What is a regional anaesthetic?

A regional anaesthetic or ‘nerve block’ is a type of anaesthetic or pain relief often used for operations on the arm and hand. It involves the careful injection of local anaesthetic around the nerves that provide sensation to this area to make them numb for surgery. Patients stay awake during the procedure, although can be given sedation if they wish.

What are the benefits?

The block should provide you with excellent pain relief during and after your operation. This means that strong painkillers and a general anaesthetic can usually be avoided – so that your chance of feeling drowsy, sick and other risks or side effects is much reduced. This may be particularly important for patients with other health problems. Your recovery from a regional anaesthetic will also be much quicker and you will be able to eat and drink immediately after your surgery. If you are a day-case patient, you will be able to go home earlier than after a general anaesthetic. Your pain relief is generally excellent after the surgery without strong drugs.

What does a nerve block involve?

Nerve blocks are performed by anaesthetists trained in the technique and they will discuss the procedure fully with you. A small intravenous line (drip) is placed in the hand or arm not being operated on and some routine monitoring equipment attached. The injection takes place usually at the top of the arm (near the armpit) or just above the collarbone. First, the skin is cleaned and then made numb with a small amount of local anaesthetic. A fine needle is then carefully guided towards the nerves using either an ultrasound machine or a nerve stimulator – a small machine which makes your muscles briefly twitch. More local anaesthetic is then injected around the nerves to ‘block’ them. Most people find that the injection is no more painful than having an intravenous drip inserted but sometimes sedation can be used.

Your hand and arm will start to feel warm, tingly and heavy soon after the injection. Your anaesthetist will carefully check the block before surgery starts. Occasionally a top-up of local anaesthetic is needed to ensure the block is complete.

During your operation

A screen is placed to block your view unless you wish to see your operation. A member of staff will be there to answer any questions and ensure you are comfortable. Before surgery, a tight band (called a tourniquet) will be wrapped around the top of your arm. This helps prevent bleeding in the area of surgery. When the operation starts it is normal to sometimes feel some movement or touch but you should not be able to feel any discomfort or pain. You may bring your own electronic device and headphones with you should you wish. If you prefer, sedation can be provided and, whilst you remain conscious, this will make you relaxed and sleepy. Occasionally a general anaesthetic will be required depending on the type and length of surgery.

After your operation

Your hand and arm may remain numb, with reduced power and movement, for up to 24 hours depending on the type of block performed. Your arm will be supported in a protective sling until the sensation and movement return to normal. It is important that you take care of your arm while numb and avoid contact with sources of hot or cold.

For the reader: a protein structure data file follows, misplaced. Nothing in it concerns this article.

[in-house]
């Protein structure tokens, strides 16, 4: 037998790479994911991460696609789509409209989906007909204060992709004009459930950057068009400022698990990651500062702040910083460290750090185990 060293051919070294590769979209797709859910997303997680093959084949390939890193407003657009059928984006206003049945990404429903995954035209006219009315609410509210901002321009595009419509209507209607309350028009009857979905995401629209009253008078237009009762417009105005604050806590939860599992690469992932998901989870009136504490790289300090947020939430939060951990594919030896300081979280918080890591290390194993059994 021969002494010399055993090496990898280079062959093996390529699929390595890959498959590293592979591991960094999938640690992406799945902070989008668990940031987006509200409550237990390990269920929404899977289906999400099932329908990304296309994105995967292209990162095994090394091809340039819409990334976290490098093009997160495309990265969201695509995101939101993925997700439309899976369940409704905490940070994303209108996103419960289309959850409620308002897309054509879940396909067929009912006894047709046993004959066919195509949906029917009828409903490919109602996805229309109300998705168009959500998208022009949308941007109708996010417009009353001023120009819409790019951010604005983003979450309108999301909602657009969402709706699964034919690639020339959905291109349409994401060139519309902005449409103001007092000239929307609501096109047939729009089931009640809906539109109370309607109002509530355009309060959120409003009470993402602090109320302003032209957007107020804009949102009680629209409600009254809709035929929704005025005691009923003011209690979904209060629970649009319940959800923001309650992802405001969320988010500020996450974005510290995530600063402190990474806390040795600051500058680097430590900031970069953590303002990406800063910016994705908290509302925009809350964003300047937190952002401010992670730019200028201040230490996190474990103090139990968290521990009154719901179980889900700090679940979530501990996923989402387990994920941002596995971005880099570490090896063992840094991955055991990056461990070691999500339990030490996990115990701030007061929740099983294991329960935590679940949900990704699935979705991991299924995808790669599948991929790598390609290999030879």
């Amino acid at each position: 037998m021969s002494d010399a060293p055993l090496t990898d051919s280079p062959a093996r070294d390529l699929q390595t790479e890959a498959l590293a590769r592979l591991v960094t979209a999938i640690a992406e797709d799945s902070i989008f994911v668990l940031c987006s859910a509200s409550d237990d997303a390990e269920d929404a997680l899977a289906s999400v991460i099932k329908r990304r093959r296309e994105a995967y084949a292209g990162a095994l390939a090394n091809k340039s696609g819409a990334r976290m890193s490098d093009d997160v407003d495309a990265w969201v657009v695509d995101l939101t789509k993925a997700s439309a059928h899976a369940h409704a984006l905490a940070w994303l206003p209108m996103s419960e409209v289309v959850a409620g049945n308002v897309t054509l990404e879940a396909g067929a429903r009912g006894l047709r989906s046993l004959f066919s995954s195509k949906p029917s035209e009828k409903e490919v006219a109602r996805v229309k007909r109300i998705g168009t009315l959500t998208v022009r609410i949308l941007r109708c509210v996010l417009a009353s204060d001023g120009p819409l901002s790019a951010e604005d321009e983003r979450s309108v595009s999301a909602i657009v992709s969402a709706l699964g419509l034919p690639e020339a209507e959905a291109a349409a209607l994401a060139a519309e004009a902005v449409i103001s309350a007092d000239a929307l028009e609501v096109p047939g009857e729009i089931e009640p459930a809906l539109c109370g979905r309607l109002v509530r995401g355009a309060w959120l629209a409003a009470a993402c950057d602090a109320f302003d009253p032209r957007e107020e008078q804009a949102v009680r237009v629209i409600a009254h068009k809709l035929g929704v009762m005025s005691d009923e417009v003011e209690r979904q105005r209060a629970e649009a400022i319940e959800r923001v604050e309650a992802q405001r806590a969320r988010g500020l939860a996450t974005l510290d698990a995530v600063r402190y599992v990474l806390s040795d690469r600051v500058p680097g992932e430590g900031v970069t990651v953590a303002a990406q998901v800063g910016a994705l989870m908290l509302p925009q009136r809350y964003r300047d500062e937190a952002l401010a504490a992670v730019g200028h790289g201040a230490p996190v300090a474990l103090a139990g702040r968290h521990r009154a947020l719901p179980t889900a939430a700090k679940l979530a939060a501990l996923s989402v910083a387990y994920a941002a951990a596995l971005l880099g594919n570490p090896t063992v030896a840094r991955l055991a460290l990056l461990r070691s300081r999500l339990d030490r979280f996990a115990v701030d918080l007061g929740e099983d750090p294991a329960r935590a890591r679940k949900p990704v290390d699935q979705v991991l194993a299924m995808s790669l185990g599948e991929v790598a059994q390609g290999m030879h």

As the block wears off your arm may again feel tingly with pins and needles and the strength and power will slowly return. It is important that you have started taking the tablet painkillers supplied to you by this time so that you are comfortable when the block wears off.

What are the risks of having a nerve block?

Nerve blocks are a safe and effective form of anaesthesia and problems are unlikely.

• Occasionally a block will not work well enough for your operation and a general anaesthetic may be required. In this situation, the block may still provide good pain relief afterwards although, if necessary, other painkillers can also be used to keep you comfortable.

• There is a small risk of nerve damage after any operation regardless of the type of anaesthetic used. This is due to the operation, the position you lie in or the use of a tourniquet. Swelling around the operation site or other medical conditions such as diabetes may also lead to nerve damage.

• The risk of long-term nerve damage following a nerve block is between 1:2000 and 1:5000 cases. The risk varies between different blocks. About 0.5% to 1% of patients may notice a prolonged patch of numbness, tingling or weakness in the affected area (lasting > 48 hours postoperatively). This will get better in 95% of patients within 4-6 weeks, and in 99% within a year.

• Other emergency problems such as fitting or heart problems are very rare. Your anaesthetist is trained to deal with these emergencies.

In summary

Regional anaesthesia or nerve blocks are an effective and low-risk form of anaesthesia for operations on the arm or hand and provide excellent pain relief for many hours afterwards. You can stay fully awake, or request sedation during the procedure.


NHS Constitution: Information on your rights and responsibilities.
Last accessed June 2014

Royal College of Anaesthetists: Patient Information Publications.
Last accessed June 2014